The films share a common theme of the main character being guilty due to the inability to show the world who they really are. They know they can't be accepted as themselves, so they attempt to deceive everyone around them. Of the two films, Whip and the Body is clearly the one the sadomasochism absolutely essential to. Deneuve's character in Belle de jour is a high-class good girl that dreams of being a low-class bad girl. Her rigid upbringing won't allow her to express any of these desires, so while verbally denouncing such activity, she secretly becomes a prostitute. The key to her character though is not her desire for debasement, but that what she "can't" have turns her on. While Deneueve's character is loved by a Boy Scout that treats her like a child and doesn't know how to love her, Lavi's character is trapped in a marriage with a husband that she discovers loves someone else in the castle. Regardless of that though, she's incapable of having passion for this man because he doesn't put the whip to her, while Deneuve could love her husband if he wasn't able to act on her passion. I certainly don't want to make it sound like Belle de jour wouldn't lose from having the whipping or mudslinging scene removed as a censor has never improved a film, merely that unlike Whip the film uses this aspect for characterization and does its exploration elsewhere. Most everything we learn about Lavi's character is through the two flogging scenes. With them, she's a distant, emotionless, daydreamer when the whip isn't to her back. Without them, she's reduced to someone rightfully afraid of a tyrant rather than someone haunted by her inability to admit her love for him.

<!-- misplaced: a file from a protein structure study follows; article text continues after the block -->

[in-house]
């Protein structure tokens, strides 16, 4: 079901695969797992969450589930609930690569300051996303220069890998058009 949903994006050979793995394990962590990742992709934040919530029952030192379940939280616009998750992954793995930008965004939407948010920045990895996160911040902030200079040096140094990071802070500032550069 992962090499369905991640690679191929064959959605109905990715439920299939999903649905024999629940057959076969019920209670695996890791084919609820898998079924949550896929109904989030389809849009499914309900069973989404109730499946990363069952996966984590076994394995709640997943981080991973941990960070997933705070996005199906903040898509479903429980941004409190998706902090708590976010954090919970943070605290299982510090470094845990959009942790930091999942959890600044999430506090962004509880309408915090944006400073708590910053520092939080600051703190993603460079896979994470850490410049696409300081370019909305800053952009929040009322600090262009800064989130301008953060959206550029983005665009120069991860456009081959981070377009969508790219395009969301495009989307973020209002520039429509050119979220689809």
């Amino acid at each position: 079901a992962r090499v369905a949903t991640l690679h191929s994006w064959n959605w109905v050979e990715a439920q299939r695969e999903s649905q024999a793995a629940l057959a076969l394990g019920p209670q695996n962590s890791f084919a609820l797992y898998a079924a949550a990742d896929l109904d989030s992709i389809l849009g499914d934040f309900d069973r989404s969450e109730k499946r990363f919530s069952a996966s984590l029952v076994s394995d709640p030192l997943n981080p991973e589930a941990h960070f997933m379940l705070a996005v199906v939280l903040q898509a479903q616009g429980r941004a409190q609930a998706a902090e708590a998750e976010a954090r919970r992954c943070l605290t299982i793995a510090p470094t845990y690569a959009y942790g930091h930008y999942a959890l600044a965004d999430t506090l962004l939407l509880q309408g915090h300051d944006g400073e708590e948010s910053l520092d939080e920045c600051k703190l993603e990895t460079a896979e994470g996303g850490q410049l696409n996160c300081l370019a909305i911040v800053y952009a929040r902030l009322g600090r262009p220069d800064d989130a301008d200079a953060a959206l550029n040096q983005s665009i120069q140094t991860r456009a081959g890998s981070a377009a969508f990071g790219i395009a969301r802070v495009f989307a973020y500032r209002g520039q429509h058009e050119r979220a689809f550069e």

The object that best represents what Bava was going for here is the rose; it's buds so beautiful but it's thorns so painful. Whip and the Body, one of Bava's first color films, is one of the most beautifully colored films I've ever seen. While many directors could make a great looking film in brilliant Technicolor, what stands out about Whip and the Body is more that the color says so much about all its subjects. Rather than have theme songs for his characters, Bava associates them with colors. The red he uses for Kurt alive reflects Nevenka's feelings toward him, the passion and love going hand in hand with the hurt, blood, and cruelty. Meanwhile, Kurt dead has a pale death warmed over light blue. By associating each form of Kurt with a color as well as with objects (whip and roses), it brings him to mind even when he's not on screen.